by Valerie Morris Posted Sep 28, 2020
Origami Take and Make Instructions (If you didn't get a Take and Make kit, you can still follow along with these instructions using regular printer paper. Just make sure you have squares for the first two projects and a rectangle for the third project!)
by Valerie Morris Posted Sep 22, 2020
The Youth Services Department has gathered together a collection of educational books to help support our families and students. This new collection is currently on display in our department. It includes books covering a wide range of needs from homeschooling and alternative-schooling strategies, reading and writing guides, educational philosophies, emotional/social learning, study skills and time management and much more. Here are some highlights from our new collection!
by Thomas H. Fehring Posted Aug 27, 2020
The pandemic lock-down is getting old. We’re now six months into it. While some things are opening up, life is far from normal. And, for those of us older than a ‘certain age,’ even when places have opened an abundance of caution is likely to keep us from returning to normal pursuits. As this ‘safer at home and OK outdoors’ environment continues, it can be helpful to find new things to do outside. Walking or otherwise traveling through the same routes is getting more than a bit boring. Therefore, this series of articles offers some recreational ideas that you might not have considered—things that you can do safely in Whitefish Bay and which might prove to be fun ways to enjoy the outdoors.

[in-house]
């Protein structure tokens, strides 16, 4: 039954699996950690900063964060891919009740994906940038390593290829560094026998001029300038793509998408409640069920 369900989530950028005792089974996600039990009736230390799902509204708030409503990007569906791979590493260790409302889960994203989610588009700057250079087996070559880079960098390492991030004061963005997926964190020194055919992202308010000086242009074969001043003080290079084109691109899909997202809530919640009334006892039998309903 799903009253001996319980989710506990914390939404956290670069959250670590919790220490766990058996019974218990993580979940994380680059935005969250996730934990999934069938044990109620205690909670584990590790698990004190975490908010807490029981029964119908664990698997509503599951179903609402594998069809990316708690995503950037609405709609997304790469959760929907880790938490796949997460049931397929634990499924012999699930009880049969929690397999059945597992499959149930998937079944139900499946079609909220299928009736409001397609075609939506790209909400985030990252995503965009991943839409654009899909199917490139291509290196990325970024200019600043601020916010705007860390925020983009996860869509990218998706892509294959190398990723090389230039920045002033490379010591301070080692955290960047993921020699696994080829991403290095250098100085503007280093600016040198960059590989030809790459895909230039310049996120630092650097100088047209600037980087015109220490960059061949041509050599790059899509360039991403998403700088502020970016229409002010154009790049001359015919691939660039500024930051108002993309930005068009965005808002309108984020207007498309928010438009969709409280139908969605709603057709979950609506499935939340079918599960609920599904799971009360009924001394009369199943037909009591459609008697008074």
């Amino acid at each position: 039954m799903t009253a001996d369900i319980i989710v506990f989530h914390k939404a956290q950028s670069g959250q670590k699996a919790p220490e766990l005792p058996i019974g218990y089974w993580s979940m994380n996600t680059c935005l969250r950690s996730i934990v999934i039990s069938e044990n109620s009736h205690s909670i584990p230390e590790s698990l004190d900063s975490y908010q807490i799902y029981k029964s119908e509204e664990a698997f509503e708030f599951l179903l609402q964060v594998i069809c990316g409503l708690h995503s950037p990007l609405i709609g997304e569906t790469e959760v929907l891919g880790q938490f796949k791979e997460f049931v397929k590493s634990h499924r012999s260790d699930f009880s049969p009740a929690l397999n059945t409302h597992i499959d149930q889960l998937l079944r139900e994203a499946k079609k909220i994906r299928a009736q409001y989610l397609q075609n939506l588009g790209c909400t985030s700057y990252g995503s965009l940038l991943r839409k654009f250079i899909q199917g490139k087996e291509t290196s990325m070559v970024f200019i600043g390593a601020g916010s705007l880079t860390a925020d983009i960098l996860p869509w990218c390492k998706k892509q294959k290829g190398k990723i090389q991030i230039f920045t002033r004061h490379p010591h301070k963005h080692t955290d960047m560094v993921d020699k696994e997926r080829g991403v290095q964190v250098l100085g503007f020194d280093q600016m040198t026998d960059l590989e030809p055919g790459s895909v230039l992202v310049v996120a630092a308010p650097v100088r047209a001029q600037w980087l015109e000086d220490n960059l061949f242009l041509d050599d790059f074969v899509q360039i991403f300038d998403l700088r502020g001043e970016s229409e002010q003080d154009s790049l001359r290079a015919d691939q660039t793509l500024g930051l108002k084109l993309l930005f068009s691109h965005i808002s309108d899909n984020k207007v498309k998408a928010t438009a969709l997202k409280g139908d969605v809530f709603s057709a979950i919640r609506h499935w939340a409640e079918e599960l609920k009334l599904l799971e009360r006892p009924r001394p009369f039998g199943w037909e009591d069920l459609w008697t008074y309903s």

by Laura Reilly Posted Aug 13, 2020
I have always loved history! I enjoy learning about events of the past and historical fiction transports the reader back in time giving one a front row seat to the past. Authors spend countless hours researching documents, written text and sources from the time to paint as complete a picture as possible of the events of the day. The authors give voice to the characters of the past as they bring history to life in a way that non-fiction is unable to do. By giving dialogue to the characters of the past, the reader feels like they are witnessing the private life of Abe Lincoln as he struggles to govern a nation torn by Civil War, or the Lindberghs as they grapple with the kidnapping of their only child, or what life was like in a concentration camp in The Tattooist of Auschwitz